The Department of Administrative Services has determined the state has generated a surplus of about $26 million for the state budget that ended June 30, Governor John Lynch announced today.
According to the unaudited financial statements, aggressive measures taken by Governor Lynch and state agency leaders in the Executive Branch to address a potential revenue shortfall have resulted in a $26 million surplus for state fiscal year 2011, and maintain $9 million in the state's rainy day fund.
"In the face of ongoing economic challenges, we not only delivered a balanced budget, we managed to generate a $26 million surplus," Governor Lynch said. "Across state government, we have continued to carefully manage and aggressively reduce costs, generating this surplus. This is very good news for our state and it speaks directly to the strong fiscal management and dedication of state agency leaders."
In 2008, Governor Lynch placed a freeze on hiring, purchases of equipment and out-of-state travel. State agency heads have also undertaken numerous measures to trim their budgets, including cutting energy use, in-state travel, and eliminating and reorganizing programs.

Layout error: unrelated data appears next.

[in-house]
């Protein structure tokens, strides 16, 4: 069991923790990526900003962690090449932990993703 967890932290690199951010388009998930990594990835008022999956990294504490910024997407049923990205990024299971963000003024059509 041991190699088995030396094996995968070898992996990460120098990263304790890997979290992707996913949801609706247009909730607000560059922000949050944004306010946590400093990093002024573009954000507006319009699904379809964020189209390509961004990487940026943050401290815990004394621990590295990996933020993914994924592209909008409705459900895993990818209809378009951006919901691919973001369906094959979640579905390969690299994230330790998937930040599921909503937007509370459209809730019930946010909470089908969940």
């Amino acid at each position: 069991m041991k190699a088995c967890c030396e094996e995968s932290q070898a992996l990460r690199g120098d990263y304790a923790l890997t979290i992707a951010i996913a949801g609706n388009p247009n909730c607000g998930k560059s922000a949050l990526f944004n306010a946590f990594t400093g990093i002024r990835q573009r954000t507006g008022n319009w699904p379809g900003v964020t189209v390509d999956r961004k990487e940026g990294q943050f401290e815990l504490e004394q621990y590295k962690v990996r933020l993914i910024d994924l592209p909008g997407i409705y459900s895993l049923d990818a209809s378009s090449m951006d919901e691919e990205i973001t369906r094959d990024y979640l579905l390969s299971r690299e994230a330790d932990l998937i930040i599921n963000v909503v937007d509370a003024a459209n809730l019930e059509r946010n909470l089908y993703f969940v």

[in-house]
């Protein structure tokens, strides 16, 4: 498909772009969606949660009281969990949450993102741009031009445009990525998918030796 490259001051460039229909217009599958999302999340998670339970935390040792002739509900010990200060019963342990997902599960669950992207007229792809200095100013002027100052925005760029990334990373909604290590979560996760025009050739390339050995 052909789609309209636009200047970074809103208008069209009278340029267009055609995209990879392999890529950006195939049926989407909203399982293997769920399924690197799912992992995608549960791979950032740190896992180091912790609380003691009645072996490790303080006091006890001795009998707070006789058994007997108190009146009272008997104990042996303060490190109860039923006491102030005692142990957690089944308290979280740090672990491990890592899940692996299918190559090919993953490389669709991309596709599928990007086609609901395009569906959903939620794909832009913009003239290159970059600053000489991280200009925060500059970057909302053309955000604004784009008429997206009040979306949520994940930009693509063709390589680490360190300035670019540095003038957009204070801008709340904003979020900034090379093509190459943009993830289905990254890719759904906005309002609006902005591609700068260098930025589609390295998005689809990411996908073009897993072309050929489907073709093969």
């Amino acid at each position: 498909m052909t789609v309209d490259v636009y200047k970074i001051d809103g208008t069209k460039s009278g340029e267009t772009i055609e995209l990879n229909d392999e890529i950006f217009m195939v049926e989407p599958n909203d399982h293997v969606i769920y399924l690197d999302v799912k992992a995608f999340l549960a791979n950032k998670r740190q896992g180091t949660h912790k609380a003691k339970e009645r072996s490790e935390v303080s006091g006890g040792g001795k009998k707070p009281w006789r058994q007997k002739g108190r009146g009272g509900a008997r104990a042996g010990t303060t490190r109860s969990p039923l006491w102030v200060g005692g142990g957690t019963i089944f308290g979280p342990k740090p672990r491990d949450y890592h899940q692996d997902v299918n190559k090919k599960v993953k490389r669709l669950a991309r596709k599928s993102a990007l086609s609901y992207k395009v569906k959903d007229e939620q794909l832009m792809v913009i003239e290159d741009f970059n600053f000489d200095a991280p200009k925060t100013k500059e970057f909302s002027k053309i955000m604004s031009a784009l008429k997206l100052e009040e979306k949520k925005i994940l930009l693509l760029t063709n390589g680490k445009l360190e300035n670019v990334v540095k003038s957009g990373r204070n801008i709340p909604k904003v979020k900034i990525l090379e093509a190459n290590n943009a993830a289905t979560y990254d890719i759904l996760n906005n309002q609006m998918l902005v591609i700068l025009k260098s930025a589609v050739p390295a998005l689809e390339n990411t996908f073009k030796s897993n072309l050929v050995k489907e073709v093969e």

Governor Lynch worked with state agencies to strictly manage state spending. As a result, agencies lapsed $26 million more than expected by the previous budget. A budget lapse occurs when a state agency spends less than was authorized in the budget.
Under existing law, the $26 million surplus from fiscal year 2011 will be carried forward to the current fiscal year.
The current state budget passed by the legislature, which Governor Lynch let become law without his signature, has a built-in $14 million deficit at the end of the current fiscal year 2012. In addition, the federal government may demand the state repay $35 million from a 2004 audit of the disproportionate share hospital program. The state continues to pursue reconsideration of that matter.
Revenues for the first quarter of this current fiscal year will likely be $10 million above the legislature's predictions.
"These continue to be challenging financial times for our budget. The $26 million surplus we generated, plus the fact revenues -- especially business taxes -- are coming in above the legislature's estimates, will help us as we continue to manage the budget and address future challenges," Governor Lynch said.